No. 15. Berberis canadensis.
[image:28192 align=left hspace=1]English Name—BARBERRY.
French Name—Epine Vinette.
Officinal Name—Berberis baccae, &c.
Vulgar Name—American Barberry bush.
Synonyms—Berberis Vulgaris Var. Canadensis of Linnaeus, Michaux, &c.
Authorities—Linnaeus, Michaux, Pursh, Schoepf, several Dispensaries, and Mat. Med.
Genus BERBERIS—Calix free with six sepals or folioles, and three small bracts outside. Corolla with six petals, biglandular at the base. Stamina six, opposite to the petals. One free pistil, germ oblong, stigma sessile and umbilicate. Berry one celled, two-four seeded.
Species B. CANADENSIS—Shrubby, upright, branches dotted, with triple thorns; leaves fasciculate obovate, remote serrulate: racemes nodding or drooping.
Description—A pretty shrub rising from four to eight feet high, with long bending branches, having many confluent dots and some small thorns, often three together. The leaves are crowded and unequal m each fascicle; on short petiols; they are smooth and glossy, oboval, obtuse, with small remote teeth. The flowers are on sleader and lax racemes, either nodding or pendulous; they are yellow, on long pedicels, and rather small. The petals are oblong obtuse, and have each two glands and a stamen at the base. The berries hang in loose bunches, they are oblong and red, smaller and less juicy than in the common garden Barberry of Europe.
History—Berberis is an ancient name, it is the type of the natural order of BERBERIDES. In the Linnean system it is placed in HEXANDRIA monogynia. This species was considered a variety of the B. vulgaris of Europe, till Pursh separated it, and it hardly differs from it. It blossoms in April and May, and ripens the berries in June; but they are sometimes abortive.
The stamina of the flowers are irritable, and bend with elasticity towards the pistil. It is supposed that the vicinity of this shrub is injurious to wheat, and this has been noticed as one of the instances of vegetable antipathy or incompatible vicinity. It is liable to the rust, sterility, and many other diseases.
Locality—From Canada to Virginia, in mountains, hills, among rocks, &c. Common in New-England in rocky fields; rare in the West and in rich soils.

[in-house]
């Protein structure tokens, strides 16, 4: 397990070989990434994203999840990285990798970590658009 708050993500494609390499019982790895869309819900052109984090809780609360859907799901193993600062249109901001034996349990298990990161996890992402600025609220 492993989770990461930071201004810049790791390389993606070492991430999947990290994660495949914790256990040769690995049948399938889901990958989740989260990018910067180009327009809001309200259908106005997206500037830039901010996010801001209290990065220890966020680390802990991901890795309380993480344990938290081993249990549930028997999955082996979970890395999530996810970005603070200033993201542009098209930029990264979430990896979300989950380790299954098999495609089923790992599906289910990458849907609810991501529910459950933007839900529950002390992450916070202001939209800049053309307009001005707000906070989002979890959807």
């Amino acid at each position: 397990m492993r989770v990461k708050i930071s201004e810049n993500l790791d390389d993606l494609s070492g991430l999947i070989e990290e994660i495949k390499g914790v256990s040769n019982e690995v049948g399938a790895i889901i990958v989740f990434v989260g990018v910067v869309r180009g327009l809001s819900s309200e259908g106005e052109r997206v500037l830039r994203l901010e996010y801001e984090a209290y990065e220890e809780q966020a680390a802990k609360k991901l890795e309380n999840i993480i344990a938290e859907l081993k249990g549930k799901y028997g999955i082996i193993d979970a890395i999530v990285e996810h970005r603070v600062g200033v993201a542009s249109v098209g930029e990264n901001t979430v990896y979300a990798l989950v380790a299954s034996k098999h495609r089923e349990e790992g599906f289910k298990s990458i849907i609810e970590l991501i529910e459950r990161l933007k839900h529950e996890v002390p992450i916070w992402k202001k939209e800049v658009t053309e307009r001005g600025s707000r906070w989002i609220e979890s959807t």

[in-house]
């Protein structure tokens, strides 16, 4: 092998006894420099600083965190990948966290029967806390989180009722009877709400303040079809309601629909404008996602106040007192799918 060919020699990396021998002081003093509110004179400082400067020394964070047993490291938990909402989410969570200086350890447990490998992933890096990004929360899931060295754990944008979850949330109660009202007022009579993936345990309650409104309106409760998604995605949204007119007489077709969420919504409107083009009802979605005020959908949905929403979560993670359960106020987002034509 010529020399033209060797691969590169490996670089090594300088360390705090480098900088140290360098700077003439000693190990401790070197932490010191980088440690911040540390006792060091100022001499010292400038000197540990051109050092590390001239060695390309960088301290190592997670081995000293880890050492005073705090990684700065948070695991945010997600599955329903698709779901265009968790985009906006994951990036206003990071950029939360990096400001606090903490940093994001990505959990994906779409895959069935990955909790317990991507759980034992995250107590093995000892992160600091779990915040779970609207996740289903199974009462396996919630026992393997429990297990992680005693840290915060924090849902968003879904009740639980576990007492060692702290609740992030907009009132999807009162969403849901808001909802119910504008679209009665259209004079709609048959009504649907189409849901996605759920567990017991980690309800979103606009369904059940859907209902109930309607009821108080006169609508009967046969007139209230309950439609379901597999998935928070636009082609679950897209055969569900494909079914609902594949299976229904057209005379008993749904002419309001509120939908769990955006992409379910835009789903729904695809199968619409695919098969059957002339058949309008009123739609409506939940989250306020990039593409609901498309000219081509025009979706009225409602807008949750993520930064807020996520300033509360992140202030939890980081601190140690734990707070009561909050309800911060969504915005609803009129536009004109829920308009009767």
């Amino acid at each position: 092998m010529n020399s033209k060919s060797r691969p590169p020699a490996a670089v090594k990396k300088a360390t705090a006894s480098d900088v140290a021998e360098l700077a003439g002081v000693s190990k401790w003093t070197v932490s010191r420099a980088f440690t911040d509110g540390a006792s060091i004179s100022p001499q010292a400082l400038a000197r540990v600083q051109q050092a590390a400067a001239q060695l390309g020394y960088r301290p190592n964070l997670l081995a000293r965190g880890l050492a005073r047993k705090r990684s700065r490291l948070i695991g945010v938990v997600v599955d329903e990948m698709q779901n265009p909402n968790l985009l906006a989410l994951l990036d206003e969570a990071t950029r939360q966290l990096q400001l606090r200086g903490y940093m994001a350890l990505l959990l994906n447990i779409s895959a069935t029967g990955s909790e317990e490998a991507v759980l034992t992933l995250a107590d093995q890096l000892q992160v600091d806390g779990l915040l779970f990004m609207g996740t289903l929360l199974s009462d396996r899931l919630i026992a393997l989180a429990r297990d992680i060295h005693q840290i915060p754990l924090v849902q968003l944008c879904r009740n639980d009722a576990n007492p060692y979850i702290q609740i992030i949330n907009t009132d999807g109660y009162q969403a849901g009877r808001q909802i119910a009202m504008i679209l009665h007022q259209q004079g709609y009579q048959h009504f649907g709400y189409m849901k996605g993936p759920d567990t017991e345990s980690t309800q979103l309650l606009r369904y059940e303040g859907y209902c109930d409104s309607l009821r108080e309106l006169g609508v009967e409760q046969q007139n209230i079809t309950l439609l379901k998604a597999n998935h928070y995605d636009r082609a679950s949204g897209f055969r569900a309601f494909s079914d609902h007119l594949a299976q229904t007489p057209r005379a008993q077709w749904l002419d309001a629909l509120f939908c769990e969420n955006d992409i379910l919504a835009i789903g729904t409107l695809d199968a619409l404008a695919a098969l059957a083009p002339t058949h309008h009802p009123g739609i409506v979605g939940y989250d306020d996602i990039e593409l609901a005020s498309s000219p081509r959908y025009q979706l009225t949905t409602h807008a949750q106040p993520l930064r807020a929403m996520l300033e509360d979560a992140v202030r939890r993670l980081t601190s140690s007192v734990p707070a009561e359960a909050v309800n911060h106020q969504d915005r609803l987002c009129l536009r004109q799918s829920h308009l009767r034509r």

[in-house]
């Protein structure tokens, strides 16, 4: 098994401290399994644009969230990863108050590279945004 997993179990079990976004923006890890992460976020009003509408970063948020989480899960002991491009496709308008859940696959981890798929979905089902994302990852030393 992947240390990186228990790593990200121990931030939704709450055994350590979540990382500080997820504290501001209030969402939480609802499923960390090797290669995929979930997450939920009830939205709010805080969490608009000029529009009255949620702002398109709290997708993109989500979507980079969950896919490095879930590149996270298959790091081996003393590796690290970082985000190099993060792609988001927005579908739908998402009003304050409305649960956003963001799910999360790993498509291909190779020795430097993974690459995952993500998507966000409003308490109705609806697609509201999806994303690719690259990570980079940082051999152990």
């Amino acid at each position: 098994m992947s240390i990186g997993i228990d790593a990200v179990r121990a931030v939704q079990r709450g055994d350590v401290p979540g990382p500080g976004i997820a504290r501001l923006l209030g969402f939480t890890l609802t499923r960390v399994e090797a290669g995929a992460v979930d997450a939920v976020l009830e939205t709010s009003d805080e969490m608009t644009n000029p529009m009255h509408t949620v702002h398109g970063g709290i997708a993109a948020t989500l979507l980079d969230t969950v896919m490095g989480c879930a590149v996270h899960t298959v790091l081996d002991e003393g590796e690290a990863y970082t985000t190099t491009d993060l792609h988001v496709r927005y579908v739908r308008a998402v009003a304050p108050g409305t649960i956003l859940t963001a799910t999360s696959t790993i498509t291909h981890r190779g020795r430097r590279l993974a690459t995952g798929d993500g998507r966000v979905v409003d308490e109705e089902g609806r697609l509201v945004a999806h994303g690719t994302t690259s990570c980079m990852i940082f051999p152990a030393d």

Qualities—The whole shrub (even the root) is acid; in the berries this acid becomes very pleasant, and is probably the tartaric; but mixed with some astringency; the bark is yellow and bitter.
Properties—Antiseptic, acid, subastringent, refrigerant, &c. The berries, leaves, bark and roots, may be used in putrid fevers, dysentery, bilious diarrhea, summer flux, and all kinds of acute inflammations. A syrup, jelly, conserve, &c. are made with them, which prove very palatable, cooling, and beneficial in those complaints, as auxiliary remedies. It has also been used in the jaundice and other diseases; but with less success and certainty. The bark has very different properties: it is tonic and purgative; it has been given in Leucorhoea, aphthes, jaundice, &c. it also dyes of a yellow color.
Substitutes—Red Currants—Pomegranate—Lemon Juice—Cream of Tartar—Andromeda Arborea—Callicarpa Americana—Oxalis—Common Barberry—Tamarinds, and all strong vegetable acids—also Elixir of Vitriol, &c.
Additions and corrections
15. BERBERiS CANADENSIS—Other names Pipperidge bush and Sourberry. In the north the berries are pickled. A tea of the bark is used for indigestion, and an infusion in wine as purgative. The root and bark with alum or lye produce a beautiful yellow dye for leather and cloth.
BERBERIS. Add, barberies are used in Egypt in the plague and violent fevers.
Medical Flora, or Manual of the Medical Botany of the United States of North America, 1828, was written by C. S. Rafinesque.